From last month: U.S. Firms Build Up Record Cash Piles,
U.S. companies are holding more cash in the bank than at any point on record, underscoring persistent worries about financial markets and about the sustainability of the economic recovery.
The Federal Reserve reported Thursday that nonfinancial companies had socked away $1.84 trillion in cash and other liquid assets as of the end of March, up 26% from a year earlier and the largest-ever increase in records going back to 1952.
The problem is reduced demand. Continuing unemployment means that the economy is not producing demand, so businesses are not willing to risk investing in meeting demand, which means they are not hiring, which means unemployment continues. Also employed workers are working longer hours, usually for no extra pay, reducing any need to add employees. Individual companies have every incentive to reduce workers, while the economy-at-large then suffers from the resulting loss of aggregate demand. Government is not stepping up to reverse the situation by directly creating jobs. (And is not enforcing labor rules that would alleviate some of this problem.)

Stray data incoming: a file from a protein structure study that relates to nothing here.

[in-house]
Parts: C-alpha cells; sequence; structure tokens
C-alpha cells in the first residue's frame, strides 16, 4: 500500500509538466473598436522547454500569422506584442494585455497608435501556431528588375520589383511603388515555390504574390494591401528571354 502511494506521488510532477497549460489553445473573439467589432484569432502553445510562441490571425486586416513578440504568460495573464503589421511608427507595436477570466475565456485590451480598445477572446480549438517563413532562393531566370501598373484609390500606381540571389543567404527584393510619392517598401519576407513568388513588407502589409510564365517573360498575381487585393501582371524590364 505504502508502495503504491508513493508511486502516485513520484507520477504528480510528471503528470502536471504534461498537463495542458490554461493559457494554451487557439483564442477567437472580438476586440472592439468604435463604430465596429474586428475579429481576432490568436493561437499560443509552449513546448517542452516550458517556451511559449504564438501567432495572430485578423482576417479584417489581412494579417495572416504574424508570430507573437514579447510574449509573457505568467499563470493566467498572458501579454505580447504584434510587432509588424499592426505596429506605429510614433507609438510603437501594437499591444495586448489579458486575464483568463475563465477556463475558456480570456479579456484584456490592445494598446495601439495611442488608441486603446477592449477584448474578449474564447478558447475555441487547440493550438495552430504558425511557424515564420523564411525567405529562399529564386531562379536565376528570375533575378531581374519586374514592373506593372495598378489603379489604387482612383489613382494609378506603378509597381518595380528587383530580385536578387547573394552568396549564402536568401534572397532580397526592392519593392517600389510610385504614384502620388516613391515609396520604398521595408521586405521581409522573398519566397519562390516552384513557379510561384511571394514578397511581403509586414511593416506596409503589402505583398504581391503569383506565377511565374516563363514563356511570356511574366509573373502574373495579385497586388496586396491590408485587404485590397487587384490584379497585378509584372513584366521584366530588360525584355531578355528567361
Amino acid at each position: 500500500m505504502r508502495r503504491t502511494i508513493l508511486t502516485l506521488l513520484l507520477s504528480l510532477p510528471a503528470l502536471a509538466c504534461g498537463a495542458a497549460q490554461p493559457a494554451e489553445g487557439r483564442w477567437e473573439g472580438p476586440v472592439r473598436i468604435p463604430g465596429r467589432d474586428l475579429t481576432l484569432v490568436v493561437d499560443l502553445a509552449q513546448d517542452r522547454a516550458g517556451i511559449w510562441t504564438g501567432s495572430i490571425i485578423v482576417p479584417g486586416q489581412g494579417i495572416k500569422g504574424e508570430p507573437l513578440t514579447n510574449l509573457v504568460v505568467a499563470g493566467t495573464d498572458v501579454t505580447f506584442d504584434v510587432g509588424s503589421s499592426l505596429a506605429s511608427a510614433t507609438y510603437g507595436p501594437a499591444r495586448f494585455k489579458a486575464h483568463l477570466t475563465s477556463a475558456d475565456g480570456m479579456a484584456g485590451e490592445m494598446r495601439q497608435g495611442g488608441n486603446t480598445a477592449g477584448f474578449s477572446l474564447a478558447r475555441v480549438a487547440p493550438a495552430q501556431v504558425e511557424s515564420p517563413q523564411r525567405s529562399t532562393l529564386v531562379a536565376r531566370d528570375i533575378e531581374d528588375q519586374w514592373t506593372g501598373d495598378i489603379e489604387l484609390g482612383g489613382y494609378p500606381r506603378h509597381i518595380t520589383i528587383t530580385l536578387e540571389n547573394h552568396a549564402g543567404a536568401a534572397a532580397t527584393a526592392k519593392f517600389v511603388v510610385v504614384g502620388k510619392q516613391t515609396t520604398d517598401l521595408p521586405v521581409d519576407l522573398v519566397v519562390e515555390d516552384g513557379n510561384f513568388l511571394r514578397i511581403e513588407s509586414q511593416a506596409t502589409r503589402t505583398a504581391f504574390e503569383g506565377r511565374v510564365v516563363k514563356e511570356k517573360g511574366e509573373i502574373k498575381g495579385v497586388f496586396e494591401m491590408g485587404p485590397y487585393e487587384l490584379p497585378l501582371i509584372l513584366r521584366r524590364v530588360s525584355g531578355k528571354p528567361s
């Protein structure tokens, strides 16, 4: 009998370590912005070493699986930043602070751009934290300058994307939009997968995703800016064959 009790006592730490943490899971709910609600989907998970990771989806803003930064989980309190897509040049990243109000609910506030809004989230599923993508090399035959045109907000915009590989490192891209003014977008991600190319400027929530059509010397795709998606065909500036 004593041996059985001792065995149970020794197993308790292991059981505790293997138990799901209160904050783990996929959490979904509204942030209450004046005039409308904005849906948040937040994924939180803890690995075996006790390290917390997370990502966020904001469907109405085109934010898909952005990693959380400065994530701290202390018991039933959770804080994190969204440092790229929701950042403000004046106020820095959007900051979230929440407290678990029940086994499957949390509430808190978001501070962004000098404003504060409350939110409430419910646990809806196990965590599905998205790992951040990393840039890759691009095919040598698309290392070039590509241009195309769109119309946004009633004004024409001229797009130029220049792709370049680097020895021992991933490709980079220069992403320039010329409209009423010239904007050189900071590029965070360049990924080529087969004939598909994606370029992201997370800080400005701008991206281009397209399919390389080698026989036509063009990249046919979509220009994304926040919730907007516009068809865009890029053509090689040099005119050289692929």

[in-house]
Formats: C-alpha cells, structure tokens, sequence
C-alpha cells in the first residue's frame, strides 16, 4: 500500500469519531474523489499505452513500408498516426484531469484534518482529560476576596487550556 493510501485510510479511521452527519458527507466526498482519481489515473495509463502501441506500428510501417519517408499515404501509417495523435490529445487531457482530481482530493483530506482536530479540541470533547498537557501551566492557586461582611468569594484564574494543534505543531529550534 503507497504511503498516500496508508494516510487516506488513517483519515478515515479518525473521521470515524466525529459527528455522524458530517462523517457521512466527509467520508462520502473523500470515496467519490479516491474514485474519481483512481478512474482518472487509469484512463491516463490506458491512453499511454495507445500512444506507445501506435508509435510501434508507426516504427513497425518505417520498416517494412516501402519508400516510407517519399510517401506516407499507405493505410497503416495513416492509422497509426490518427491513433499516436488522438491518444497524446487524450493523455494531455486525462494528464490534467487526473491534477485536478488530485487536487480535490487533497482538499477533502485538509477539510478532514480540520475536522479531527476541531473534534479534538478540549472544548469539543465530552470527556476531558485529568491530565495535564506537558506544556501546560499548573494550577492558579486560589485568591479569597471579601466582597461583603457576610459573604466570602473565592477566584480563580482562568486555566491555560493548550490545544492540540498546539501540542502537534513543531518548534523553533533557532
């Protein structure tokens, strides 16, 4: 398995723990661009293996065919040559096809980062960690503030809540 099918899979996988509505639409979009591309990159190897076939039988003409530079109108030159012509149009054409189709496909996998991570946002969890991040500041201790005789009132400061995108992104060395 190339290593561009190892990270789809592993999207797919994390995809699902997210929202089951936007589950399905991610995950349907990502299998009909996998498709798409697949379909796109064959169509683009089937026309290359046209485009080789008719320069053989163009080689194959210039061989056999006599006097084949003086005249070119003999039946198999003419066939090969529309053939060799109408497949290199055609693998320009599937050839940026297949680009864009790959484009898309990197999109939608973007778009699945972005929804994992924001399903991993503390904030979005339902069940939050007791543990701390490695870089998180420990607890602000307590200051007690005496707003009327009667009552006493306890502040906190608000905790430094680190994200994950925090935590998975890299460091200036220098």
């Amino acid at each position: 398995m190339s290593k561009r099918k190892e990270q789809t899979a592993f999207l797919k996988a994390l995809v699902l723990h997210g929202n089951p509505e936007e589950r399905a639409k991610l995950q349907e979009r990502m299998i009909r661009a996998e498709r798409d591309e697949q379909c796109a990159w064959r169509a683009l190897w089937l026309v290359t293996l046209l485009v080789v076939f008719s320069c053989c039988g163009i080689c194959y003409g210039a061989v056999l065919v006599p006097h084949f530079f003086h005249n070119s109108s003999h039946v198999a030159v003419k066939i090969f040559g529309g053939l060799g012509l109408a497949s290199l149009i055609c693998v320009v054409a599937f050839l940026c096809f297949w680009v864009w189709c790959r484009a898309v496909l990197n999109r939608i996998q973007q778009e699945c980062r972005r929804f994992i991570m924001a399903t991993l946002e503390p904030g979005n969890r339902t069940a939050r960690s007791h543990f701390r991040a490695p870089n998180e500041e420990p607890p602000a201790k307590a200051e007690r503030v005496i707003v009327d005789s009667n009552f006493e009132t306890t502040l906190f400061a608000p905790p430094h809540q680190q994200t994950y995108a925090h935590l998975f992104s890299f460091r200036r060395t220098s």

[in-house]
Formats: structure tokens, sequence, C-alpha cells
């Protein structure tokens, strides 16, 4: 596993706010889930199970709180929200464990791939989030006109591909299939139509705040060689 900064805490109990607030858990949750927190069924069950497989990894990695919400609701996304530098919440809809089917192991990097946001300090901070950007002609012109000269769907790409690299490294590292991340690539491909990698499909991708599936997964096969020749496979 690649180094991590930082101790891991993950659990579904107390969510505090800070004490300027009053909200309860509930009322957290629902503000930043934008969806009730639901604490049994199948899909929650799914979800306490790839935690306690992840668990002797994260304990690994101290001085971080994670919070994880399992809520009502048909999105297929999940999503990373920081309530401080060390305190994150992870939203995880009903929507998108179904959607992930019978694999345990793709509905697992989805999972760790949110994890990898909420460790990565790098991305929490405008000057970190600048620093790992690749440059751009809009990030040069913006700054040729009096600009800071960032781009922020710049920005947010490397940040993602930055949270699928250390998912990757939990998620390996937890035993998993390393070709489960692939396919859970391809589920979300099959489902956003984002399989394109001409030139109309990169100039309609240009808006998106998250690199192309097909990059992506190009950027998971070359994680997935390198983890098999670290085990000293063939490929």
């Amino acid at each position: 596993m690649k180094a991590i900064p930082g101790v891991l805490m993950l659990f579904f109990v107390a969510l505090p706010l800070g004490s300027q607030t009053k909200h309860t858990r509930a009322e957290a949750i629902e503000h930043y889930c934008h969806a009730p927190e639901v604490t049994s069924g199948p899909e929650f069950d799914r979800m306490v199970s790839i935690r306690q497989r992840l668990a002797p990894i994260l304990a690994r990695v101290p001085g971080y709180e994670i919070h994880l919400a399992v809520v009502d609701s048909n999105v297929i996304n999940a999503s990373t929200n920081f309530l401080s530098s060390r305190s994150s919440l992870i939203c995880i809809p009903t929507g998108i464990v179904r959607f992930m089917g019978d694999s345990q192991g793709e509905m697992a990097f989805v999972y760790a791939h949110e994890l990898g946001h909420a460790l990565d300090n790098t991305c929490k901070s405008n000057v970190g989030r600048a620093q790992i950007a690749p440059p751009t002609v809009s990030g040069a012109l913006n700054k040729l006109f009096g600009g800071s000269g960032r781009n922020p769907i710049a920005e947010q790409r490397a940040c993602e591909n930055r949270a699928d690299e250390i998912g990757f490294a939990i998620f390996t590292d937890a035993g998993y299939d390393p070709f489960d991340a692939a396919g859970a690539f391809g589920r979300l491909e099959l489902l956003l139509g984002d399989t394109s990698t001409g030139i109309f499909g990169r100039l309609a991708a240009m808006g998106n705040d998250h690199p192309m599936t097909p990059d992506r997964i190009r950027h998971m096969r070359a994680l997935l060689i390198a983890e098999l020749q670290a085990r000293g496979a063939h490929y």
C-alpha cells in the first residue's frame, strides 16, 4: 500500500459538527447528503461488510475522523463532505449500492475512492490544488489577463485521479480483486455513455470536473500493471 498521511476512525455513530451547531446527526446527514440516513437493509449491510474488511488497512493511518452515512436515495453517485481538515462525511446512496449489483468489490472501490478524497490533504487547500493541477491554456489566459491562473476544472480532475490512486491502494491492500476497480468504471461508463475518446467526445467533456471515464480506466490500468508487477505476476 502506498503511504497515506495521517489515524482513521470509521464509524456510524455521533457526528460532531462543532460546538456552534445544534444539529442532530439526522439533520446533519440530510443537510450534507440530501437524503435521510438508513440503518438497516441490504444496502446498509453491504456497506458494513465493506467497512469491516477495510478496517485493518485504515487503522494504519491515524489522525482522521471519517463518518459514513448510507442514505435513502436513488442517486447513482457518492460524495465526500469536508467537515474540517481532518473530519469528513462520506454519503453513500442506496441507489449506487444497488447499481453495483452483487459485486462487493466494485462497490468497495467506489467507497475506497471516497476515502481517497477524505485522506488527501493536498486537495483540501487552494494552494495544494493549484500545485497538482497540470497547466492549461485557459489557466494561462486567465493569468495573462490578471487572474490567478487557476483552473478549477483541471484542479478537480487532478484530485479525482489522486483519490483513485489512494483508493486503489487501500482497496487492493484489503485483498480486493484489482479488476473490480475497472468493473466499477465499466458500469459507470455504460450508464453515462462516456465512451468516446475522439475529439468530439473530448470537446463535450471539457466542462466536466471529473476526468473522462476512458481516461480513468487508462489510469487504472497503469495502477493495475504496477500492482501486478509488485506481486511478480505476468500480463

Another part of the problem is that banks are not lending so businesses are not willing to part with cash. TARP was supposed to trigger lending, but it did not.
From the WSJ article,
Even now, banks continue to pull back on lending. The Fed reported Thursday that net lending by the financial sector—including banks, credit unions and other lenders—was down 5.4% in March from a year earlier.
Businesses and consumers pulled back, partly because they had run out of ability to spend. Programs like the stimulus were design in part to take up the demand slack. It was hoped this would trigger companies to use some of their their on-hand cash to begin hiring and stop the decline in the economy. While the decline has been halted, continuing unemployment has meant that a real recovery has not appeared.
Clearly the Republican argument that tax cuts will stimulate growth is nonsense. These companies are sitting on cash, and tax cuts will only cause the profitable companies (taxes are on profits) to sit on more cash. The solution is direct creation of jobs by government, enforcement of labor rules, and increasing taxes at the top to restructure the distribution of income and wealth.